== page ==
Inversions is Iain M. Banks' stealth Culture novel. It's told from the point of view of two people who don't know the Culture exists, but from their reports, the Culture's role is quite clear to the familiar reader. (The unfamiliar reader who nevertheless is reading through an SF lens will understand it just fine, though a few of the details might be hazy.)
After I finished this, I realized that I'd spent so much time decoding the stealth Culture references that I wasn't actually sure what I thought it it as a book. And, you know, I'm still not sure. For some reason it's hard for me to get past "this is what was going on from the point of view of someone who knows about the Culture" to any other assessment of the book.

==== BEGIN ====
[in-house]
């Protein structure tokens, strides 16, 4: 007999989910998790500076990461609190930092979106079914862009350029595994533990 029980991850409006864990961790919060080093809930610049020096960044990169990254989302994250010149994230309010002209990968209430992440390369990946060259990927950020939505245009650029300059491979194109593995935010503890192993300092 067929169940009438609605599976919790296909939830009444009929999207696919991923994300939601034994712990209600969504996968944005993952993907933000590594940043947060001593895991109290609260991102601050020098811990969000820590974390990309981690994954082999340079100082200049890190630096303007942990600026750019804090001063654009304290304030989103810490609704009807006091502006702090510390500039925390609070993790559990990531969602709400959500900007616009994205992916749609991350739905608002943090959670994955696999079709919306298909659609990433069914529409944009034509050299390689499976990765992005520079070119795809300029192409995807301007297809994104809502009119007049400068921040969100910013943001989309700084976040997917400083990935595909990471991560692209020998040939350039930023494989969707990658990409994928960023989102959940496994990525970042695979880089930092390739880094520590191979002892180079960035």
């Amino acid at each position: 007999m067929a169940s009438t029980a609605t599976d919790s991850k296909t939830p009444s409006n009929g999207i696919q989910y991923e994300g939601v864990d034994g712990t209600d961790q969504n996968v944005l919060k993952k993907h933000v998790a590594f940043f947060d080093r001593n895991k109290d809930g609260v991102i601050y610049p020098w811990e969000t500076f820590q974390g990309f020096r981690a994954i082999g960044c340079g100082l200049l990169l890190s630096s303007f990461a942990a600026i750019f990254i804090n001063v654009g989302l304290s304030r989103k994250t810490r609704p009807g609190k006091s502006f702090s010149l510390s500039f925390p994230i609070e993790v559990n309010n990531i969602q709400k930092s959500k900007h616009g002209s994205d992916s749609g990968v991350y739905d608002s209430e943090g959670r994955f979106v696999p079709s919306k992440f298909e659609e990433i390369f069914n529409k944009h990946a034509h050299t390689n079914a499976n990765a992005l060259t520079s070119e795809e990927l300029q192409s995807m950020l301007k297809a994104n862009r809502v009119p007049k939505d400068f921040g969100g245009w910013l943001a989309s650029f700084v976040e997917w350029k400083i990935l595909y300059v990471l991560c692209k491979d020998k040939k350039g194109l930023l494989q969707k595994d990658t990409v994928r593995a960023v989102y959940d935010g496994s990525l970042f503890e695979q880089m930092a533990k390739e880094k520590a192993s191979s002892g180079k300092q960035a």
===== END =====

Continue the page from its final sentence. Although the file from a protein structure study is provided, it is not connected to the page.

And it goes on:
I can say that the book's two strands do connect up in a satisfying way, in both their obvious and stealth-Culture natures. I didn't feel there was anything obviously excessive or indulgent, as is the case in some other Culture books. I have a quibble or two with some of the characterization, but that may be a matter of the limitations of the point-of-view characters. But, on the whole, I don't seem to have much of an emotional reaction to it beyond appreciation for its craft.
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